The duties of this second Council were definitely defined and limited, since the Congress did not wish the vigorous measures it had taken during the session to be tampered with. It was considered, moreover, imperative to bring a greater degree of order and responsibility into the government." The Council was given power to direct, regulate and maintain the land and sea forces, but was to be always subject to the control of the Provincial Congress. It might appoint all officers except generals, and fill vacancies in the army and navy and in the treasury department. Any officer might be suspended by it, but a court martial for his trial must be ordered within forty days. Officers might be removed by the Council after a just inquiry had been made into the complaints against them. No money was to issue from the treasury except by the Council's orders. A general authority to do everything necessary for securing, strengthening and defending the Colony was given, but restricted by the provision ion that no act or resolution of the Provincial Congress might be dispensed with on that account. The delegates of the Colony to the Continental Congress were added to the Council, while all persons holding military commissions were debarred from a seat therein. Vacancies were to be filled by the General Committee. The Council was to continue until the end of the next session of the Provincial Congress." Drayton says of this appointment: "Men now, with well-founded hopes, looked forward to happy results, as the orbit in which the Council was to move, was extensively and clearly defined; and as they were prohibited from infringing the strong measures, which the Congress had brought into action."" The statement is a suggestive commentary upon the career of the preceding Council. The war was now well under way in the north, and the southern colonies having pledged themselves to share the fate or fortune of the whole, knew there was no drawing back.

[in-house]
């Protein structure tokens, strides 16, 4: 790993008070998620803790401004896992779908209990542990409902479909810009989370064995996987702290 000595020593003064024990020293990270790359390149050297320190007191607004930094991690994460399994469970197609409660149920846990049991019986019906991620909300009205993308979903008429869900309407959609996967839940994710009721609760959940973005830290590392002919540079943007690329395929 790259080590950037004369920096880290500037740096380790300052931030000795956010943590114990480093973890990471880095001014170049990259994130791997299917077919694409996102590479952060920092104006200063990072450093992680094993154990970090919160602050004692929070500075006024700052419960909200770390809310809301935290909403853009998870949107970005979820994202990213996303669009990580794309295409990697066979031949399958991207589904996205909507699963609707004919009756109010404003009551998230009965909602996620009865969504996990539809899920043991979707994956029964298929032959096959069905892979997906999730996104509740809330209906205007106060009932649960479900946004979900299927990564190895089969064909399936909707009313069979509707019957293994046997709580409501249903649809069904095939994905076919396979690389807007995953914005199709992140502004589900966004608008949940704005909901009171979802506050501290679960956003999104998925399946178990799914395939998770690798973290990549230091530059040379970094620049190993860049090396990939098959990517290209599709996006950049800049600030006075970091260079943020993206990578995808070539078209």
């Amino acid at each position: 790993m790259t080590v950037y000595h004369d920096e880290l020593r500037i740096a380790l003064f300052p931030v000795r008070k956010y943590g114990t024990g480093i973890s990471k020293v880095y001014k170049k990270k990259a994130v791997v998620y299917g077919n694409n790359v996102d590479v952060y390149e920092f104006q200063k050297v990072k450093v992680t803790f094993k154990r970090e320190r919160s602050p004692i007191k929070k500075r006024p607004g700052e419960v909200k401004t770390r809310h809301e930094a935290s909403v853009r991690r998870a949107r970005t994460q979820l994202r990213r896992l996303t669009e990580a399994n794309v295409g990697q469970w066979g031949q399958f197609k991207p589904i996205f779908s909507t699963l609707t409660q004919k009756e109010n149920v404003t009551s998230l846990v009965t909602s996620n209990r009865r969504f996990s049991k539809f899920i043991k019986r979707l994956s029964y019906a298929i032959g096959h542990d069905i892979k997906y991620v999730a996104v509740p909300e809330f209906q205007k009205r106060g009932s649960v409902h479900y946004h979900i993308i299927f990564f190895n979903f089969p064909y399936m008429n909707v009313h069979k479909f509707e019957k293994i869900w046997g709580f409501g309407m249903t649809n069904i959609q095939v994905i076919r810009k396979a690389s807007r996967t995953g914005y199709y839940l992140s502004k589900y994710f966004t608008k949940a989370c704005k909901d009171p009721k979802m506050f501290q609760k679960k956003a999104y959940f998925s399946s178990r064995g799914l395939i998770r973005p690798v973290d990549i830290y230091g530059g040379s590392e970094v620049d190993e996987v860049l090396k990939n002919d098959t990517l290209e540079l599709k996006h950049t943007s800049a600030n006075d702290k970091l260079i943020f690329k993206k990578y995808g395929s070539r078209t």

The second Council of Safety of South Carolina was inspired with this feeling and acted with decision. The local committees were repeatedly ordered to prevent infringements of the Continental Association, even if it were necessary to sink the ships." Georgia was urged and scolded into similar compliance and troops were sent to help her patriot party against the Tory majority." Fortifications were erected, the British depredations checked and the captain of the British ship informed that unless the fugitive slaves he protected were released no provisions would be allowed him from the shore. Sullivan's island, long a refuge for the negroes, was taken and defended, and its commanding officer ordered to open fire on any British ship that attempted to approach." War stores were imported by the Council from the West Indies and seamen for the navy were sought for as far as New England. The militia were embodied or dismissed as occasion dictated and were concentrated at Charleston, where an attack was feared.